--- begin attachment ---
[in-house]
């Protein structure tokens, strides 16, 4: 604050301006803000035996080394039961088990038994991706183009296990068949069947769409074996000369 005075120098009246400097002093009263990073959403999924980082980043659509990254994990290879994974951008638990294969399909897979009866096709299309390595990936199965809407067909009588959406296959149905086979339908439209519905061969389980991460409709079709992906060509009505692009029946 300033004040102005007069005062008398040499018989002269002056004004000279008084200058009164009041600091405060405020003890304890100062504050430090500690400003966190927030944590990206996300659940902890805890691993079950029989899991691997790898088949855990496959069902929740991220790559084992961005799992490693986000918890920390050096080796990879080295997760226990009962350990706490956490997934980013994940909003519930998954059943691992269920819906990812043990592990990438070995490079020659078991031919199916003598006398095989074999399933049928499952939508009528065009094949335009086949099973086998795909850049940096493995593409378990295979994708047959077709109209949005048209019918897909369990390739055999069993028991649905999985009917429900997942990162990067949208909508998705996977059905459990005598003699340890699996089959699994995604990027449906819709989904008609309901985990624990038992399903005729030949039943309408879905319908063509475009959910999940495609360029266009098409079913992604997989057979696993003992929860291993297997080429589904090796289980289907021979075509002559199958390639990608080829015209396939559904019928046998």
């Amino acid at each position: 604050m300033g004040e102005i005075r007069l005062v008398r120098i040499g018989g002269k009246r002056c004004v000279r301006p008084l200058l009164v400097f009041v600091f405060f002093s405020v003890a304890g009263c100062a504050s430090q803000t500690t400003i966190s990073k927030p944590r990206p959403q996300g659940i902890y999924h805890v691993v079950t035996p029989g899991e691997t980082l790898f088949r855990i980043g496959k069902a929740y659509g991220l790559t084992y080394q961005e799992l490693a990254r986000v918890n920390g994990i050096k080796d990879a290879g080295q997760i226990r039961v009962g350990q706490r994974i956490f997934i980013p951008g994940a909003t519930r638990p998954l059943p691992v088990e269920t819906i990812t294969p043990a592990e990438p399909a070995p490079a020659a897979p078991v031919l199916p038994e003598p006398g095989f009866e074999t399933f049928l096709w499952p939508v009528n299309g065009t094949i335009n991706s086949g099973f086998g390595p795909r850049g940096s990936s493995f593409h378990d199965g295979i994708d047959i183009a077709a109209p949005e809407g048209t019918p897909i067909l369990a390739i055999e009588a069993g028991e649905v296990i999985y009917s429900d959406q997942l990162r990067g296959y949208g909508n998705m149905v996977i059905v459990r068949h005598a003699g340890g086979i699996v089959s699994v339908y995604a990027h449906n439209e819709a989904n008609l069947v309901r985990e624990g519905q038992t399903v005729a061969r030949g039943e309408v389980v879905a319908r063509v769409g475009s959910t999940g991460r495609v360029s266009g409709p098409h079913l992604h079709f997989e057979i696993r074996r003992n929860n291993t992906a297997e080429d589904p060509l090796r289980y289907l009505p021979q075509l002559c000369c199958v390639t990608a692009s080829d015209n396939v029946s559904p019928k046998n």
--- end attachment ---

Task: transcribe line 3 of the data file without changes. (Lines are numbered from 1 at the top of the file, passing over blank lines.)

């Amino acid at each position: 604050m300033g004040e102005i005075r007069l005062v008398r120098i040499g018989g002269k009246r002056c004004v000279r301006p008084l200058l009164v400097f009041v600091f405060f002093s405020v003890a304890g009263c100062a504050s430090q803000t500690t400003i966190s990073k927030p944590r990206p959403q996300g659940i902890y999924h805890v691993v079950t035996p029989g899991e691997t980082l790898f088949r855990i980043g496959k069902a929740y659509g991220l790559t084992y080394q961005e799992l490693a990254r986000v918890n920390g994990i050096k080796d990879a290879g080295q997760i226990r039961v009962g350990q706490r994974i956490f997934i980013p951008g994940a909003t519930r638990p998954l059943p691992v088990e269920t819906i990812t294969p043990a592990e990438p399909a070995p490079a020659a897979p078991v031919l199916p038994e003598p006398g095989f009866e074999t399933f049928l096709w499952p939508v009528n299309g065009t094949i335009n991706s086949g099973f086998g390595p795909r850049g940096s990936s493995f593409h378990d199965g295979i994708d047959i183009a077709a109209p949005e809407g048209t019918p897909i067909l369990a390739i055999e009588a069993g028991e649905v296990i999985y009917s429900d959406q997942l990162r990067g296959y949208g909508n998705m149905v996977i059905v459990r068949h005598a003699g340890g086979i699996v089959s699994v339908y995604a990027h449906n439209e819709a989904n008609l069947v309901r985990e624990g519905q038992t399903v005729a061969r030949g039943e309408v389980v879905a319908r063509v769409g475009s959910t999940g991460r495609v360029s266009g409709p098409h079913l992604h079709f997989e057979i696993r074996r003992n929860n291993t992906a297997e080429d589904p060509l090796r289980y289907l009505p021979q075509l002559c000369c199958v390639t990608a692009s080829d015209n396939v029946s559904p019928k046998n």